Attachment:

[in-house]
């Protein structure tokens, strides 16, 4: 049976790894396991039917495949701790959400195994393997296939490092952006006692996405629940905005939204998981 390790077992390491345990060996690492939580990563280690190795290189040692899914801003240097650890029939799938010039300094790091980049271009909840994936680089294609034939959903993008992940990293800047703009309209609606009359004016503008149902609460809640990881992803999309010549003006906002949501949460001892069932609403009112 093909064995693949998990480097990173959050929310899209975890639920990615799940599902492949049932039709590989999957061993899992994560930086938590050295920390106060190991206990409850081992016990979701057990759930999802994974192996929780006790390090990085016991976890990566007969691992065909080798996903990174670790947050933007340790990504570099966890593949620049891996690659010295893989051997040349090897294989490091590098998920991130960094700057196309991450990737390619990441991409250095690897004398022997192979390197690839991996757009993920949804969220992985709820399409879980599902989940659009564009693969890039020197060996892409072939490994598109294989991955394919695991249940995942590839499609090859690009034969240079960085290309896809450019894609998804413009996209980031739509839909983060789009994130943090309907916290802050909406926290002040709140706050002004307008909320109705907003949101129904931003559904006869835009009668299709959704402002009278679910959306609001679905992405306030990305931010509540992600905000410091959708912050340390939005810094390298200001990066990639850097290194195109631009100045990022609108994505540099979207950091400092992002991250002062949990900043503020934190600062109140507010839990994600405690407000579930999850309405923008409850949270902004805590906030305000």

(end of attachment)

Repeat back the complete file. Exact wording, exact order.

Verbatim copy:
[in-house]
């Protein structure tokens, strides 16, 4: 049976790894396991039917495949701790959400195994393997296939490092952006006692996405629940905005939204998981 390790077992390491345990060996690492939580990563280690190795290189040692899914801003240097650890029939799938010039300094790091980049271009909840994936680089294609034939959903993008992940990293800047703009309209609606009359004016503008149902609460809640990881992803999309010549003006906002949501949460001892069932609403009112 093909064995693949998990480097990173959050929310899209975890639920990615799940599902492949049932039709590989999957061993899992994560930086938590050295920390106060190991206990409850081992016990979701057990759930999802994974192996929780006790390090990085016991976890990566007969691992065909080798996903990174670790947050933007340790990504570099966890593949620049891996690659010295893989051997040349090897294989490091590098998920991130960094700057196309991450990737390619990441991409250095690897004398022997192979390197690839991996757009993920949804969220992985709820399409879980599902989940659009564009693969890039020197060996892409072939490994598109294989991955394919695991249940995942590839499609090859690009034969240079960085290309896809450019894609998804413009996209980031739509839909983060789009994130943090309907916290802050909406926290002040709140706050002004307008909320109705907003949101129904931003559904006869835009009668299709959704402002009278679910959306609001679905992405306030990305931010509540992600905000410091959708912050340390939005810094390298200001990066990639850097290194195109631009100045990022609108994505540099979207950091400092992002991250002062949990900043503020934190600062109140507010839990994600405690407000579930999850309405923008409850949270902004805590906030305000």